Yet a few months later, these “scandals” look a lot more ambiguous and a lot less scandalous. As new would-be scandals emerge to take their place — When did Obama know about the
problems with HealthCare.gov? How about the spying on foreign allies? — the ones reported in the spring have dissipated.
The State Department’s inspector general in late September backed up the agency’s independent review board, which had concluded that no State employee, including former secretary Hillary Rodham Clinton, had committed a breach of duty during the Benghazi attack. The leak about al-Qaeda turned out to have come not from the White House, as Republicans had charged, but from a former FBI agent
who was later arrested for possessing and distributing child pornography. In the meantime, it emerged that the IRS had subjected some liberal and nonpartisan groups to the same bureaucratic runaround it had given tea party organizations.
The striking thing about these new developments wasn’t just that they revealed the flaws of the original “scandal” reporting. It was also that the developments, blunting the original stories, received far less attention than the earlier allegations of wrongdoing. Only a few news organizations, for example, even bothered to cover the State Department inspector general’s report; I don’t recall many “breaking news” alerts on it. And I’m still waiting to read a meaty analysis article about how the ebbing of these controversies may help Obama’s “second-term legislative agenda.”
So it often goes in Washington Scandal Land. No doubt, some scandals are legitimately troubling and historically important and deserve the press pile-on. But what constitutes a scandal — especially in an age of instant and hyper-partisan media — can be a pretty subjective business.
Media coverage of alleged official wrongdoing follows a typical arc. An initial burst of allegations and claims, fanned by opposition politicians, builds to a crescendo. This is followed by a slow drip of journalistic revelation. By the time a more conclusive picture of guilt or innocence emerges, however, the coverage has often moved on, leaving the original impression largely unrebutted.
Two factors influence the rise and fall of news coverage of presidential scandals, says Brendan Nyhan, an assistant professor of government at Dartmouth College. First is the extent of the president’s popularity among those in the opposition party; second is the presence (or absence) of other, bigger news stories.
“When the political and news environment is unfavorable, scandals may erupt in the press despite thin evidentiary support,” Nyhan writes in a research paper forthcoming in the British Journal of Political Science. “By contrast, under more favorable conditions, even well-supported allegations can languish.”
Translation: When a Democratic president’s popularity is low among self-identified Republicans (or vice versa) and the news agenda is “light,” look out. The conditions are ripe for “-gate” suffixes to proliferate and dominate the news for days or weeks, no matter how shoddy or strong the underlying facts.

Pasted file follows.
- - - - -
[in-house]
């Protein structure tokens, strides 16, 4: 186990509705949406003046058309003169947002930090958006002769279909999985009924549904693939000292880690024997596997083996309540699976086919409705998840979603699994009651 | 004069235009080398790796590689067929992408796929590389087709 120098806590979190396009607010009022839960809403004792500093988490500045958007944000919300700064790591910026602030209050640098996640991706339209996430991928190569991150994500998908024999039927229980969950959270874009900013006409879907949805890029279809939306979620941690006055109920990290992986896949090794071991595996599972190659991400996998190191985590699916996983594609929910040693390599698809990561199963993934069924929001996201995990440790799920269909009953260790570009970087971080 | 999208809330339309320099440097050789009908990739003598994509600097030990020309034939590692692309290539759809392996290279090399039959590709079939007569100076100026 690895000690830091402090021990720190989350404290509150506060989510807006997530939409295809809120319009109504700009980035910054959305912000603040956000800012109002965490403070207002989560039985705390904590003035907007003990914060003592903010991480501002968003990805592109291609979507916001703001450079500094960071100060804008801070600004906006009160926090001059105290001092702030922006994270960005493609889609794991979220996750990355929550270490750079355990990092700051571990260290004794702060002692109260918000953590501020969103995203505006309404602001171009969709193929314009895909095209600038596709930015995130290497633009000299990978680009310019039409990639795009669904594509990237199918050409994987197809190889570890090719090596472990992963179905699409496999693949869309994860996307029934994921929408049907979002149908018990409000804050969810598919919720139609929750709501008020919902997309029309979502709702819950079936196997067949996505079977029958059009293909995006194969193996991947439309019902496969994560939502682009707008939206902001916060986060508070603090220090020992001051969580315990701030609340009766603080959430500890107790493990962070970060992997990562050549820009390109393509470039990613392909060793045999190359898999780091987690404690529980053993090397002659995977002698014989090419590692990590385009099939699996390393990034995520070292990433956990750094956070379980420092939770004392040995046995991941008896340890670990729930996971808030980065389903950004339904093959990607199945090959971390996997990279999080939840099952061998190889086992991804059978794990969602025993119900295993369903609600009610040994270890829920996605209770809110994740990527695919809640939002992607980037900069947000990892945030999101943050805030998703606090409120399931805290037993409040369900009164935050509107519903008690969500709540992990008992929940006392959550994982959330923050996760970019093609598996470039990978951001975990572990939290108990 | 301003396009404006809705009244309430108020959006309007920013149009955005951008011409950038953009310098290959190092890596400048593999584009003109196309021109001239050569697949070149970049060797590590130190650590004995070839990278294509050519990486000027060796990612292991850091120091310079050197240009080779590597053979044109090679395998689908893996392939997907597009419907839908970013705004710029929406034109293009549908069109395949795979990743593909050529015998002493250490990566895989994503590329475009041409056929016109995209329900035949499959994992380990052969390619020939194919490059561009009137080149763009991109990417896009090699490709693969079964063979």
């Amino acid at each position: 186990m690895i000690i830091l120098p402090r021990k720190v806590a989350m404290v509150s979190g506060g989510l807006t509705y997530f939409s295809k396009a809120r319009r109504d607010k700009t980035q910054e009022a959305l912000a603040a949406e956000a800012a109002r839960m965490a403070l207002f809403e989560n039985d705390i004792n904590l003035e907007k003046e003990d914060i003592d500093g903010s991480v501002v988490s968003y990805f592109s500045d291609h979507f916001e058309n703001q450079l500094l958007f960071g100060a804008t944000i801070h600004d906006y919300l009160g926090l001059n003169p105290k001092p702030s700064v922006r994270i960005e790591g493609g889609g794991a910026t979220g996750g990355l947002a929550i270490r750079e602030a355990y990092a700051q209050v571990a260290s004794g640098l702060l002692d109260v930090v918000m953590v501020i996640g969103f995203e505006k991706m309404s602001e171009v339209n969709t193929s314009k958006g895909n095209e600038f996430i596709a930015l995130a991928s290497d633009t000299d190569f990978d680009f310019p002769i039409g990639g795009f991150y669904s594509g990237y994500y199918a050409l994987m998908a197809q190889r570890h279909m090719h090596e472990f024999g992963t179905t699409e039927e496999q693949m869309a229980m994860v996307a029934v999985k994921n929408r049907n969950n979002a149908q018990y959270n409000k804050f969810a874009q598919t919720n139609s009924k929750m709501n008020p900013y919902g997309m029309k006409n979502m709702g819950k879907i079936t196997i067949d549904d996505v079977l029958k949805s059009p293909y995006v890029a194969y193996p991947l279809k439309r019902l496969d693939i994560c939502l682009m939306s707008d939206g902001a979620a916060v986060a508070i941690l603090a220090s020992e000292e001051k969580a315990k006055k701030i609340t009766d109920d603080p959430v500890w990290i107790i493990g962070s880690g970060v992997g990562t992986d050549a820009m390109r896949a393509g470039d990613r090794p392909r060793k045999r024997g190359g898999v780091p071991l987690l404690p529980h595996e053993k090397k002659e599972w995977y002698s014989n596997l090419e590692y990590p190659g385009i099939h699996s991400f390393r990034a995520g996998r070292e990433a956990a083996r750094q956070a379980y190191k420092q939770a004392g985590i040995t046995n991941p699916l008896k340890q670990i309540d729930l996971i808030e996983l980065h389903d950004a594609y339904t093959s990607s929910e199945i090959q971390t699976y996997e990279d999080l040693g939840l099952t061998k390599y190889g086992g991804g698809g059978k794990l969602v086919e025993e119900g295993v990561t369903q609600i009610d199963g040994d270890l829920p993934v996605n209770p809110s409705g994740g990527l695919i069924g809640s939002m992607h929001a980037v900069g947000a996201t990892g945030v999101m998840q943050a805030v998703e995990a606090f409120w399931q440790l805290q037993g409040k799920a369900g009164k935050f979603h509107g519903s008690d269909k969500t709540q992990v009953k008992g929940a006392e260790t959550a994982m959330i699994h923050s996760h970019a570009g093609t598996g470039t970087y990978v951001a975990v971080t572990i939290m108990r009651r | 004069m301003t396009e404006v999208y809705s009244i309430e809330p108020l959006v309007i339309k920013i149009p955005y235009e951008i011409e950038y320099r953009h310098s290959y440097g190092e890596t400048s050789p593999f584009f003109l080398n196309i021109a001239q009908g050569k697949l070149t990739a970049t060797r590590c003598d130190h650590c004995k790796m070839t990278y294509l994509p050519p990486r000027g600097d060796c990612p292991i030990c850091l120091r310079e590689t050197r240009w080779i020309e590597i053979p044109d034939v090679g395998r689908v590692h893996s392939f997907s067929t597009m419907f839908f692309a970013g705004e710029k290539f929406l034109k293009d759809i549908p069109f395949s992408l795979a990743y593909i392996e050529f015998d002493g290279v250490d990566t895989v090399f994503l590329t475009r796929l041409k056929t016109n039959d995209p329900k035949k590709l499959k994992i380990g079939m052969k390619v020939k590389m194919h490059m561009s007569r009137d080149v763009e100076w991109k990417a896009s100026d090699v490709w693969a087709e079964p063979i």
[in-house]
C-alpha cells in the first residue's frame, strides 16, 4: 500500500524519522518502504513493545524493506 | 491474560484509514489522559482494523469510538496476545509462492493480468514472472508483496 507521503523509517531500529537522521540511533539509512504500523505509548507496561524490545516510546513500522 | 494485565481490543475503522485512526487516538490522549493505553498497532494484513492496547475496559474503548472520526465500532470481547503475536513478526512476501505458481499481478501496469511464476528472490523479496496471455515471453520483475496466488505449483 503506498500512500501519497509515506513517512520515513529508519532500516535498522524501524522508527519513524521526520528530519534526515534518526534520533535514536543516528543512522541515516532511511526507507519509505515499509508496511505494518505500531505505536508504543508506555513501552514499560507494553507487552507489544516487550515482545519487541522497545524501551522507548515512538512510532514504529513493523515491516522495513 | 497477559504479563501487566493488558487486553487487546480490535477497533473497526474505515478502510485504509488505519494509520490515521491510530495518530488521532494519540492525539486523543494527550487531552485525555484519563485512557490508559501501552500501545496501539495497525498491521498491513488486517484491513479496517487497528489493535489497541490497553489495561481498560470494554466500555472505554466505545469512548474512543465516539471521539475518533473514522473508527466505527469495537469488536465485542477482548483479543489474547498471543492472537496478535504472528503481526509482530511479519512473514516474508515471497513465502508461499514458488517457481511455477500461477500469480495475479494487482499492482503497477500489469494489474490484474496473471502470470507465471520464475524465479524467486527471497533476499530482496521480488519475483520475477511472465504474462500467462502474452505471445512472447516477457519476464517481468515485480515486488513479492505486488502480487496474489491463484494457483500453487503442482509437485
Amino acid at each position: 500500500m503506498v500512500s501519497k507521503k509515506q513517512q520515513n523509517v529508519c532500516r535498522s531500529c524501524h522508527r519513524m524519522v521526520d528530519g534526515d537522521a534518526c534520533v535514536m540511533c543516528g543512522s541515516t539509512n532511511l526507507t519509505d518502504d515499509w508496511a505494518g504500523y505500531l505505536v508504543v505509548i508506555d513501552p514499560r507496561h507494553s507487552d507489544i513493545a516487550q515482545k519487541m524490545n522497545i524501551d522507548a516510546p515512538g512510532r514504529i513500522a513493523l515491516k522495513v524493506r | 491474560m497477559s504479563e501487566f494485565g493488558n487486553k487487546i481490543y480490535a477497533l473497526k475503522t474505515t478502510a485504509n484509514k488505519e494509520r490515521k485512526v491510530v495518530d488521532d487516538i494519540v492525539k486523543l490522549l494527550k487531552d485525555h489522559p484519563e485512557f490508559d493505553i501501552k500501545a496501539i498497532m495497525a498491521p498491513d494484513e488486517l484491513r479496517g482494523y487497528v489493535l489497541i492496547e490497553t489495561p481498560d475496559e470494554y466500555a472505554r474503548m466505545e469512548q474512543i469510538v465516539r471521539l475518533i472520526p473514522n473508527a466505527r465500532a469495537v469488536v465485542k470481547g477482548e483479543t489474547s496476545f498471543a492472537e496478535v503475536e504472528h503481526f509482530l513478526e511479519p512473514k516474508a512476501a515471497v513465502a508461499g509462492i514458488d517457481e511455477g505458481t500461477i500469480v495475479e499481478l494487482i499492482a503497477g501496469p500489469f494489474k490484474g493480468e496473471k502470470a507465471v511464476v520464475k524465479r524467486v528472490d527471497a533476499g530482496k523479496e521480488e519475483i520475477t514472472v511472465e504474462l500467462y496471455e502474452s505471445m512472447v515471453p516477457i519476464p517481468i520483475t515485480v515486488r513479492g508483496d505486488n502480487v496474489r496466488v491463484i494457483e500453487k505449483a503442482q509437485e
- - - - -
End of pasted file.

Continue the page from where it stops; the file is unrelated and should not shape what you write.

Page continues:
Conversely, the media tend to look the other way when the president is relatively popular among his opponents and when other events are competing for ink and airtime, even if an allegation holds up.
Nyhan studied The Washington Post’s coverage of 28 presidential scandals spanning five administrations, between 1978 and 2007. His list includes such notorious episodes as Iran-contra and the Monica Lewinsky affair, as well as some dimly remembered controversies, such as the financing scandal involving Banca Nazionale del Lavoro under President George H.W. Bush. (A “scandal” made Nyhan’s list when a page-one story or headline used the s-word to describe the event.)
Scandal coverage spiked when a president’s ratings among opposition voters were relatively low, and it fell or even disappeared when he was more popular, Nyhan found. The intensity and duration of these scandals was also subject to “exogenous” news events; wars, natural disasters, mass shootings, even plane crashes could blow a scandal off the front page, turning what had seemed like a crisis into a minor story. Or no story at all.
Nyhan suggests that the terrorist attacks of Sept. 11, 2001, helped President George W. Bush sidestep a nascent controversy over his administration’s alleged ties to Enron, the failed Texas energy company. After 9/11, political opponents and the press eased off on scandal-mongering. Nyhan points out that this was the time when Bush’s approval rating among Democrats was at its peak. Presidents and other subjects of scandal benefit from similar periods, such as right after an election or a reelection; during foreign policy crises, wars and natural disasters — or simply when Congress is out of session.